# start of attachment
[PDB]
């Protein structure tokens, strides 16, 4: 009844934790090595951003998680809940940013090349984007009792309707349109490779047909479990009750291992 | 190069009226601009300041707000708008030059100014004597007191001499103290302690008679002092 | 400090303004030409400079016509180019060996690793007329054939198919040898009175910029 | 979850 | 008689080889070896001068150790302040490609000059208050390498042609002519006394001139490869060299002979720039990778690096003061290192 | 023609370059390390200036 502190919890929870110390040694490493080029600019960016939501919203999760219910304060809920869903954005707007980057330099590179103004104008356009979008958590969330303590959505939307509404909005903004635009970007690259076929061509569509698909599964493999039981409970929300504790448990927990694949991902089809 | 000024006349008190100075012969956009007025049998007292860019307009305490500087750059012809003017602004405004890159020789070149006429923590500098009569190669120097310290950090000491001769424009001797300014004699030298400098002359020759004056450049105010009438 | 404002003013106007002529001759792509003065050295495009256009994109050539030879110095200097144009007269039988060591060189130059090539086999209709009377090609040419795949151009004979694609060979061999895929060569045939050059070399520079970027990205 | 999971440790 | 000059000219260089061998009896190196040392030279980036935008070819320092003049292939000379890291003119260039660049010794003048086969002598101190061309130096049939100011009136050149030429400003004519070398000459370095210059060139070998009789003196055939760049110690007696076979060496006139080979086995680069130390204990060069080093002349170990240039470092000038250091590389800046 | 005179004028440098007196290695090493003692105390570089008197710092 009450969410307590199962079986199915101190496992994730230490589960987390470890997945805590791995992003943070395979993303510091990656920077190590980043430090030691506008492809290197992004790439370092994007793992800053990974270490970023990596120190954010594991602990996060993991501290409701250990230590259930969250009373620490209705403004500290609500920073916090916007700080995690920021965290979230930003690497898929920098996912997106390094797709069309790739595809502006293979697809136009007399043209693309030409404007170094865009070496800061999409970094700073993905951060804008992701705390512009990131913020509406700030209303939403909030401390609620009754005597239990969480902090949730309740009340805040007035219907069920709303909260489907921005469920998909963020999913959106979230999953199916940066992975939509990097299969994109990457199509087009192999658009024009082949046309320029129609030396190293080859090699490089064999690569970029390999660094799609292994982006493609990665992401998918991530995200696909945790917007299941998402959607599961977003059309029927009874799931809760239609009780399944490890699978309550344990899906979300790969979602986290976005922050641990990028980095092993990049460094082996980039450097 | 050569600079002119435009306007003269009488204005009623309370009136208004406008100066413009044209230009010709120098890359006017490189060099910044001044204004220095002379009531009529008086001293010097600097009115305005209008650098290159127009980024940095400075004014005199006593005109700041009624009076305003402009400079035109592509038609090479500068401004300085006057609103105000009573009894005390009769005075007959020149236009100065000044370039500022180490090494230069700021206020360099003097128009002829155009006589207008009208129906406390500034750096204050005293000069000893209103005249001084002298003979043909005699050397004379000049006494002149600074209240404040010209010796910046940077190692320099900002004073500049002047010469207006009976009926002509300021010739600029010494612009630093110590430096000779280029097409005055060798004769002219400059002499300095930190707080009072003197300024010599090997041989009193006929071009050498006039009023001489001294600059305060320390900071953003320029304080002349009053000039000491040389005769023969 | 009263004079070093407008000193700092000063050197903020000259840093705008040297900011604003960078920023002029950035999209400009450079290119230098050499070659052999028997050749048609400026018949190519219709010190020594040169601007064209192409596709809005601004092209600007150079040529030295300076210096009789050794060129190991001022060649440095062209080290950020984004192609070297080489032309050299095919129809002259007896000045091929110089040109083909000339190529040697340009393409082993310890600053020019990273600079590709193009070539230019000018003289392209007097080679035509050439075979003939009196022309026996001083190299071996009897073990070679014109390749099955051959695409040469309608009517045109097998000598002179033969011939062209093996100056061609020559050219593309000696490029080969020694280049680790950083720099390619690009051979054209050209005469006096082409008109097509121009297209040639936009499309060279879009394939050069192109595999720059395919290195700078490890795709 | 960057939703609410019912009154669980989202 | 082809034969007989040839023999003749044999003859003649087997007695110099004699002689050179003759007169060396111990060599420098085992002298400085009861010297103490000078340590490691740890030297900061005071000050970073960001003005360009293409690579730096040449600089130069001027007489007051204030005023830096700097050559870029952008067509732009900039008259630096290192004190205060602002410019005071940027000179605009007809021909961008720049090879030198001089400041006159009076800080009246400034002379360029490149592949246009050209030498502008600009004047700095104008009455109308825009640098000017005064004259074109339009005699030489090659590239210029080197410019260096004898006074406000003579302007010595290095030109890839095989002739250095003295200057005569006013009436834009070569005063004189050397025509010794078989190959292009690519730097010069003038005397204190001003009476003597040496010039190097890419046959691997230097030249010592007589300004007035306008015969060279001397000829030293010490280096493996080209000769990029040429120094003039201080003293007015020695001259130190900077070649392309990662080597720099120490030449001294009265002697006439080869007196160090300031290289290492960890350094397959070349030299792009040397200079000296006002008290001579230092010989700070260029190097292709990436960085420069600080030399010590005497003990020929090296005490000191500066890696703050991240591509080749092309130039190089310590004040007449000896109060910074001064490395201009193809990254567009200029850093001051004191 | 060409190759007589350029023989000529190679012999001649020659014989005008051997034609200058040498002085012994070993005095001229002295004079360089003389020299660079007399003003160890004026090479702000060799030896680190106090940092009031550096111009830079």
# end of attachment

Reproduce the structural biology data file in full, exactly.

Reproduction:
[PDB]
């Protein structure tokens, strides 16, 4: 009844934790090595951003998680809940940013090349984007009792309707349109490779047909479990009750291992 | 190069009226601009300041707000708008030059100014004597007191001499103290302690008679002092 | 400090303004030409400079016509180019060996690793007329054939198919040898009175910029 | 979850 | 008689080889070896001068150790302040490609000059208050390498042609002519006394001139490869060299002979720039990778690096003061290192 | 023609370059390390200036 502190919890929870110390040694490493080029600019960016939501919203999760219910304060809920869903954005707007980057330099590179103004104008356009979008958590969330303590959505939307509404909005903004635009970007690259076929061509569509698909599964493999039981409970929300504790448990927990694949991902089809 | 000024006349008190100075012969956009007025049998007292860019307009305490500087750059012809003017602004405004890159020789070149006429923590500098009569190669120097310290950090000491001769424009001797300014004699030298400098002359020759004056450049105010009438 | 404002003013106007002529001759792509003065050295495009256009994109050539030879110095200097144009007269039988060591060189130059090539086999209709009377090609040419795949151009004979694609060979061999895929060569045939050059070399520079970027990205 | 999971440790 | 000059000219260089061998009896190196040392030279980036935008070819320092003049292939000379890291003119260039660049010794003048086969002598101190061309130096049939100011009136050149030429400003004519070398000459370095210059060139070998009789003196055939760049110690007696076979060496006139080979086995680069130390204990060069080093002349170990240039470092000038250091590389800046 | 005179004028440098007196290695090493003692105390570089008197710092 009450969410307590199962079986199915101190496992994730230490589960987390470890997945805590791995992003943070395979993303510091990656920077190590980043430090030691506008492809290197992004790439370092994007793992800053990974270490970023990596120190954010594991602990996060993991501290409701250990230590259930969250009373620490209705403004500290609500920073916090916007700080995690920021965290979230930003690497898929920098996912997106390094797709069309790739595809502006293979697809136009007399043209693309030409404007170094865009070496800061999409970094700073993905951060804008992701705390512009990131913020509406700030209303939403909030401390609620009754005597239990969480902090949730309740009340805040007035219907069920709303909260489907921005469920998909963020999913959106979230999953199916940066992975939509990097299969994109990457199509087009192999658009024009082949046309320029129609030396190293080859090699490089064999690569970029390999660094799609292994982006493609990665992401998918991530995200696909945790917007299941998402959607599961977003059309029927009874799931809760239609009780399944490890699978309550344990899906979300790969979602986290976005922050641990990028980095092993990049460094082996980039450097 | 050569600079002119435009306007003269009488204005009623309370009136208004406008100066413009044209230009010709120098890359006017490189060099910044001044204004220095002379009531009529008086001293010097600097009115305005209008650098290159127009980024940095400075004014005199006593005109700041009624009076305003402009400079035109592509038609090479500068401004300085006057609103105000009573009894005390009769005075007959020149236009100065000044370039500022180490090494230069700021206020360099003097128009002829155009006589207008009208129906406390500034750096204050005293000069000893209103005249001084002298003979043909005699050397004379000049006494002149600074209240404040010209010796910046940077190692320099900002004073500049002047010469207006009976009926002509300021010739600029010494612009630093110590430096000779280029097409005055060798004769002219400059002499300095930190707080009072003197300024010599090997041989009193006929071009050498006039009023001489001294600059305060320390900071953003320029304080002349009053000039000491040389005769023969 | 009263004079070093407008000193700092000063050197903020000259840093705008040297900011604003960078920023002029950035999209400009450079290119230098050499070659052999028997050749048609400026018949190519219709010190020594040169601007064209192409596709809005601004092209600007150079040529030295300076210096009789050794060129190991001022060649440095062209080290950020984004192609070297080489032309050299095919129809002259007896000045091929110089040109083909000339190529040697340009393409082993310890600053020019990273600079590709193009070539230019000018003289392209007097080679035509050439075979003939009196022309026996001083190299071996009897073990070679014109390749099955051959695409040469309608009517045109097998000598002179033969011939062209093996100056061609020559050219593309000696490029080969020694280049680790950083720099390619690009051979054209050209005469006096082409008109097509121009297209040639936009499309060279879009394939050069192109595999720059395919290195700078490890795709 | 960057939703609410019912009154669980989202 | 082809034969007989040839023999003749044999003859003649087997007695110099004699002689050179003759007169060396111990060599420098085992002298400085009861010297103490000078340590490691740890030297900061005071000050970073960001003005360009293409690579730096040449600089130069001027007489007051204030005023830096700097050559870029952008067509732009900039008259630096290192004190205060602002410019005071940027000179605009007809021909961008720049090879030198001089400041006159009076800080009246400034002379360029490149592949246009050209030498502008600009004047700095104008009455109308825009640098000017005064004259074109339009005699030489090659590239210029080197410019260096004898006074406000003579302007010595290095030109890839095989002739250095003295200057005569006013009436834009070569005063004189050397025509010794078989190959292009690519730097010069003038005397204190001003009476003597040496010039190097890419046959691997230097030249010592007589300004007035306008015969060279001397000829030293010490280096493996080209000769990029040429120094003039201080003293007015020695001259130190900077070649392309990662080597720099120490030449001294009265002697006439080869007196160090300031290289290492960890350094397959070349030299792009040397200079000296006002008290001579230092010989700070260029190097292709990436960085420069600080030399010590005497003990020929090296005490000191500066890696703050991240591509080749092309130039190089310590004040007449000896109060910074001064490395201009193809990254567009200029850093001051004191 | 060409190759007589350029023989000529190679012999001649020659014989005008051997034609200058040498002085012994070993005095001229002295004079360089003389020299660079007399003003160890004026090479702000060799030896680190106090940092009031550096111009830079």